In a patient suspected to have a PE, “diagnosis is made radiographically, usually with CT pulmonary angiogram, or V/Q scan,” Suman Pal, MD, of the University of New Mexico, Albuquerque, said in an interview.
“Validated clinical decision tools such as Wells’ score or Geneva score may be used to identify patients at low pretest probability of PE who may initially get a D-dimer level check, followed by imaging only if D-dimer level is elevated,” explained Dr. Pal, who was not involved with the new research, which was published in the Annals of Internal Medicine.
According to the authors of the new paper, while current diagnostic strategies in patients with suspected PE include use of a validated clinical decision rule (CDR) and D-dimer testing to rule out PE without imaging tests, the effectiveness of D-dimer tests in older patients, inpatients, cancer patients, and other high-risk groups has not been well-studied.
Lead author of the paper, Milou A.M. Stals, MD, and colleagues said their goal was to evaluate the safety and efficiency of the Wells rule and revised Geneva score in combination with D-dimer tests, and also the YEARS algorithm for D-dimer thresholds, in their paper.
Dr. Stals, of Leiden (the Netherlands) University Medical Center, and the coinvestigators conducted an international systemic review and individual patient data meta-analysis that included 16 studies and 20,553 patients, with all studies having been published between Jan. 1, 1995, and Jan. 1, 2021. Their primary outcomes were the safety and efficiency of each of these three strategies.
In the review, the researchers defined safety as the 3-month incidence of venous thromboembolism after PE was ruled out without imaging at baseline. They defined efficiency as the proportion patients for whom PE was ruled out based on D-dimer thresholds without imaging.
Overall, efficiency was highest in the subset of patients aged younger than 40 years, ranging from 47% to 68% in this group. Efficiency was lowest in patients aged 80 years and older (6.0%-23%), and in patients with cancer (9.6%-26%).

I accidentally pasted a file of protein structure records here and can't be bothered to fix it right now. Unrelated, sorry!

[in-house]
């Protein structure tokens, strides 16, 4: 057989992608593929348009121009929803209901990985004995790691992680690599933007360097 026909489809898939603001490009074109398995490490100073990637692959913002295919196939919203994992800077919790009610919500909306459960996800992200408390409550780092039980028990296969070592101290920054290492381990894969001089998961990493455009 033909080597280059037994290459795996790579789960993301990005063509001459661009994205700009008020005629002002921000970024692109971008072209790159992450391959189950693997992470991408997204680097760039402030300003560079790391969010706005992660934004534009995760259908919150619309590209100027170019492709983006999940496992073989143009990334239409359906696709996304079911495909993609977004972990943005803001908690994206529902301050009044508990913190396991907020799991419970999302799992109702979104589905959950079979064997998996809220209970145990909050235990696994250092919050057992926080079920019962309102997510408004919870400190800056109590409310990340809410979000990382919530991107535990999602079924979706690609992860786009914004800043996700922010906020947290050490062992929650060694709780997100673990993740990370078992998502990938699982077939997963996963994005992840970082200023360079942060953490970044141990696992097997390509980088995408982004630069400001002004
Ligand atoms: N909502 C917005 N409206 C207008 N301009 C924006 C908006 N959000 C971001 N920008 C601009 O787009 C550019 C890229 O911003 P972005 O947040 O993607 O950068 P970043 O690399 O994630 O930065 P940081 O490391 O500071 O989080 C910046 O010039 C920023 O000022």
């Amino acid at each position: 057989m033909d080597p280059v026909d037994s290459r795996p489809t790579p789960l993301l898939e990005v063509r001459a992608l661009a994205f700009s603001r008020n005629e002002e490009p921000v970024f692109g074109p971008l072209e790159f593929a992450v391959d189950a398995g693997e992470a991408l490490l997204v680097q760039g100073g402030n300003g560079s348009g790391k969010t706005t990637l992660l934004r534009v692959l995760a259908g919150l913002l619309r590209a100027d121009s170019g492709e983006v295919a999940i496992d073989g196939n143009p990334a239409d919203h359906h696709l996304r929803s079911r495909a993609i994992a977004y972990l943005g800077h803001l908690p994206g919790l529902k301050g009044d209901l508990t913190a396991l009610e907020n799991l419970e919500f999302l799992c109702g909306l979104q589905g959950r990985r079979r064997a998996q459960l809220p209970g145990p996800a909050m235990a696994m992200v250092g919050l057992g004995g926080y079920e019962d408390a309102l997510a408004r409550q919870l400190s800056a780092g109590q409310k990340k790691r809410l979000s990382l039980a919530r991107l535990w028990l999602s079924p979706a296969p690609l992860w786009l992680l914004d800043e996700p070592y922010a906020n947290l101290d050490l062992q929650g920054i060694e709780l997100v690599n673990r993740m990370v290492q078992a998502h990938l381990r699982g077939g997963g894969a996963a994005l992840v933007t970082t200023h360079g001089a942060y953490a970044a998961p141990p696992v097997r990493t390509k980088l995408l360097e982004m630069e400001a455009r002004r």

The efficiency was higher when D-dimer thresholds based on pretest probability were used, compared with when fixed or age-adjusted D-dimer thresholds were used.
The key finding was the significant variability in performance of the diagnostic strategies, the researchers said.
“The predicted failure rate was generally highest for strategies incorporating adapted D-dimer thresholds. However, at the same time, predicted overall efficiency was substantially higher with these strategies versus strategies with a fixed D-dimer threshold as well,” they said. Given that the benefits of each of the three diagnostic strategies depends on their correct application, the researchers recommended that an individual hospitalist choose one strategy for their institution.
“Whether clinicians should rely on the Wells rule, the YEARS algorithm, or the revised Geneva score becomes a matter of local preference and experience,” Dr. Stals and colleagues wrote.
The study findings were limited by several factors including between-study differences in scoring predictors and D-dimer assays. Another limitation was that differential verification biases for classifying fatal events and PE may have contributed to overestimation of failure rates of the adapted D-dimer thresholds.
Strengths of the study included its large sample size and original data on pretest probability, and that data support the use of any of the three strategies for ruling out PE in the identified subgroups without the need for imaging tests, the authors wrote.
“Pending the results of ongoing diagnostic randomized trials, physicians and guideline committees should balance the interlink between safety and efficiency of available diagnostic strategies,” they concluded.